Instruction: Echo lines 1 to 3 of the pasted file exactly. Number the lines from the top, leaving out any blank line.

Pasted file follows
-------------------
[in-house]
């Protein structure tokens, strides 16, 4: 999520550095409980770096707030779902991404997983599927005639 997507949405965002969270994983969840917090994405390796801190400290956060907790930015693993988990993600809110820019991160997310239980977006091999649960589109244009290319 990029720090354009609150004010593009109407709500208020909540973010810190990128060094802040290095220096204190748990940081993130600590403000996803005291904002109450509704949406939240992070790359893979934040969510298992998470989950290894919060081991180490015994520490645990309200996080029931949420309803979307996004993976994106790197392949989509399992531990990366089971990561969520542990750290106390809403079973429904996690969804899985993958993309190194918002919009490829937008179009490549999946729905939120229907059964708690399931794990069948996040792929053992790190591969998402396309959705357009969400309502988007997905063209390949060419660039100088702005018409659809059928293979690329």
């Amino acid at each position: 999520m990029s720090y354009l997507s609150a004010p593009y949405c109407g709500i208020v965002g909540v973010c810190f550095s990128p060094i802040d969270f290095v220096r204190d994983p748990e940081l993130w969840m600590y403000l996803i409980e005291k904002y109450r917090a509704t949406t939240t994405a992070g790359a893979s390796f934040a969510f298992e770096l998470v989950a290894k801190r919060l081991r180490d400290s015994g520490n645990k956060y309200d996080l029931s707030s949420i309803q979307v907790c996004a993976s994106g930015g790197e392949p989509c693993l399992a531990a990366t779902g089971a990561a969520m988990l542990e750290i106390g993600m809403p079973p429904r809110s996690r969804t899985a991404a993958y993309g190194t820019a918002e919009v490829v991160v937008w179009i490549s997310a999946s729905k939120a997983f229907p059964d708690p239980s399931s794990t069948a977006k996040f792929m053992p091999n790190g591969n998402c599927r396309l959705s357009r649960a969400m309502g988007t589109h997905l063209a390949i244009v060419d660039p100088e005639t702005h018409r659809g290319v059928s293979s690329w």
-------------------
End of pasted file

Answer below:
[in-house]
């Protein structure tokens, strides 16, 4: 999520550095409980770096707030779902991404997983599927005639 997507949405965002969270994983969840917090994405390796801190400290956060907790930015693993988990993600809110820019991160997310239980977006091999649960589109244009290319 990029720090354009609150004010593009109407709500208020909540973010810190990128060094802040290095220096204190748990940081993130600590403000996803005291904002109450509704949406939240992070790359893979934040969510298992998470989950290894919060081991180490015994520490645990309200996080029931949420309803979307996004993976994106790197392949989509399992531990990366089971990561969520542990750290106390809403079973429904996690969804899985993958993309190194918002919009490829937008179009490549999946729905939120229907059964708690399931794990069948996040792929053992790190591969998402396309959705357009969400309502988007997905063209390949060419660039100088702005018409659809059928293979690329």
């Amino acid at each position: 999520m990029s720090y354009l997507s609150a004010p593009y949405c109407g709500i208020v965002g909540v973010c810190f550095s990128p060094i802040d969270f290095v220096r204190d994983p748990e940081l993130w969840m600590y403000l996803i409980e005291k904002y109450r917090a509704t949406t939240t994405a992070g790359a893979s390796f934040a969510f298992e770096l998470v989950a290894k801190r919060l081991r180490d400290s015994g520490n645990k956060y309200d996080l029931s707030s949420i309803q979307v907790c996004a993976s994106g930015g790197e392949p989509c693993l399992a531990a990366t779902g089971a990561a969520m988990l542990e750290i106390g993600m809403p079973p429904r809110s996690r969804t899985a991404a993958y993309g190194t820019a918002e919009v490829v991160v937008w179009i490549s997310a999946s729905k939120a997983f229907p059964d708690p239980s399931s794990t069948a977006k996040f792929m053992p091999n790190g591969n998402c599927r396309l959705s357009r649960a969400m309502g988007t589109h997905l063209a390949i244009v060419d660039p100088e005639t702005h018409r659809g290319v059928s293979s690329w």